Yes, and No

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February 20, 2021-

One of my co-workers, yesterday, made the curious remark that everyone, from the age of two onward, is responsible for their actions. Yes, and no. A child needs to be taught right from wrong, from the time that receptive language can be processed. It is well to teach the child to not make excuses for one’s actions, also from the time he or she can act independently. However, to the extent that a child is dependent on parents or other adults, he or she is not entirely responsible for what happens in his/her life. This same person made the statement that the recently-retired president, a poster child for plausible denial, was a great leader. I will leave that statement to bathe in its own irony.

It is said that large amounts of money are needed, in order to bring this nation to full recovery from the pandemic-induced economic doldrums. Yes, and no. There are several groups deserving of cash infusions-among them: Workers being, or so to be, displaced by downsizing in the fossil fuel industry; workers suffering workforce cutbacks in the restaurant, hospitality and transportation industries; landlords facing economic hardship, due to the inability of renters to pay their monthly due; renters unable to pay their monthly due, owing to having been out of work; any combination of the above. There are also those, presently due to receive another stimulus check, who are not in as dire straits as the people mentioned above. (Disclosure: I am one of those in the latter group.) While we all could find a ready use for a stimulus check, at some point- and sooner, rather than later, the needs of the nation as a whole have to come first.

One of the codiciles in the American Recovery Plan is a minimum wage of $15 per hour. Yes, and no. Those at the bottom rung of the economic ladder deserve a living wage. It should be enough to allow the worker to pay a reasonable monthly rent and have enough left over, after bills are paid, to set aside savings (in fact, to follow Dave Ramsey’s advice, and “pay self first”, by setting the savings aside before paying any bills.) and to enjoy a reasonable quality of life. Such a Federal minimum wage should not, however, be buried in a fiscal stimulus package, which is supposed to be a one-off. It is worthy of being legislated and signed into law, in its own right. That such an occurrence is at all in doubt is the fault, not of the progressives who advocate it, but of the obstructionists who see their own greed stampede being interrupted.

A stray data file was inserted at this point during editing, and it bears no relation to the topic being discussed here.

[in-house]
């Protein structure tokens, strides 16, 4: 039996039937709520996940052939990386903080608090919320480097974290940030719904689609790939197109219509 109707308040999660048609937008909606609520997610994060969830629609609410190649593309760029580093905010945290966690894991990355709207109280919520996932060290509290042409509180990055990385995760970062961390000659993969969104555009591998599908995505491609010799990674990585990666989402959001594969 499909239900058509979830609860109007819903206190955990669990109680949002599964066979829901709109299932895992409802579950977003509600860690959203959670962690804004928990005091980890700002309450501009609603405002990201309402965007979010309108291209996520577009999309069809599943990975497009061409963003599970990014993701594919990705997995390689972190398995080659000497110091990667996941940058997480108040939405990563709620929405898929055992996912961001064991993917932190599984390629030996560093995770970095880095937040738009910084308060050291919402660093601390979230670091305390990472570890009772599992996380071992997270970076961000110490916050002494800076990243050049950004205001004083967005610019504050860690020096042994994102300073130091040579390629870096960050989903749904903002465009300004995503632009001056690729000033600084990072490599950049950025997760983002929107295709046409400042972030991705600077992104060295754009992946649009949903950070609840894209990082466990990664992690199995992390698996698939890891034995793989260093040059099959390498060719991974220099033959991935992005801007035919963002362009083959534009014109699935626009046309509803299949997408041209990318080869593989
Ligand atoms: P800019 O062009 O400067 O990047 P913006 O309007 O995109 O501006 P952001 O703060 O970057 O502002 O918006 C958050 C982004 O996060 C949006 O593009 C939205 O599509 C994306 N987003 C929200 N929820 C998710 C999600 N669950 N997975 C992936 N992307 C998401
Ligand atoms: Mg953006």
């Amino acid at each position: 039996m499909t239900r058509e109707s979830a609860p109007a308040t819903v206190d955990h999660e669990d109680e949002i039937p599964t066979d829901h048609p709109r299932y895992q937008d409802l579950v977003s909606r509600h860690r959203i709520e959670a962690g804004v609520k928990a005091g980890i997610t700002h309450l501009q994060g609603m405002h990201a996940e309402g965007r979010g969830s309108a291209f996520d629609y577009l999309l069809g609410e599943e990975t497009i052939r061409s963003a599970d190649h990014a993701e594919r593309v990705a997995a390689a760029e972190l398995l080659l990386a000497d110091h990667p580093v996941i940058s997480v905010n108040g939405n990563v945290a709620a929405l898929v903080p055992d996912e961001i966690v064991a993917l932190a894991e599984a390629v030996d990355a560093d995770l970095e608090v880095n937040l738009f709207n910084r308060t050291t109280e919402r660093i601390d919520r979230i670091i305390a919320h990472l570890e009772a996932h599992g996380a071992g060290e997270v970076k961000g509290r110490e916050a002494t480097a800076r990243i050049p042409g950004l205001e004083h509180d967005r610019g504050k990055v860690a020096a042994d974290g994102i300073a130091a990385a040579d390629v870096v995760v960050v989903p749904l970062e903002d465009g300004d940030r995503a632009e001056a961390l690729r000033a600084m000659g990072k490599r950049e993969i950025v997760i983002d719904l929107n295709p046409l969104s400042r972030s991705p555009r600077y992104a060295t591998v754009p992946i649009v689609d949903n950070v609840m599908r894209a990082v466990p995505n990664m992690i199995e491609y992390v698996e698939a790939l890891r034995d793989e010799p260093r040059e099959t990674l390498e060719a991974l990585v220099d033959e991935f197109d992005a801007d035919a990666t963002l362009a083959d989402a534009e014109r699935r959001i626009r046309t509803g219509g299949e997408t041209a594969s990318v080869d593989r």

Finally, at least for this post, there are those who call for education to be privatized. Yes, but mostly no. As a matter of fact, fiscal accountability, discipline and transparency, as many agents of the Internal Revenue Service could attest, is in woefully short supply, across all walks of life. I had to build these skills the hard way; yet many, using sleight of hand and kicking their debt cans down the road, have yet to build them at all. This applies to virtually all school systems, where adminstrative costs (including money spent on the services of Big Testing) siphon a huge chunk of the children’s money. Taxpayers, who provide the lion’s share of the funds available, rightfully expect that their assessments go to the legitimate learning of their children, grandchildren and neighbours. To the extent that charter schools can be the impetus for system-wide transparency and rectitude, long may they be part of the education scene. There is, however, no reason, save territoriality and a laconic mentality, that a public school district cannot do as much, if not more, for the good of our children than a private, or semi-private, institution,

Most coins have two sides, and some are cubes- or polyhedrons.

Dribs and Drabs, On A Final March Morning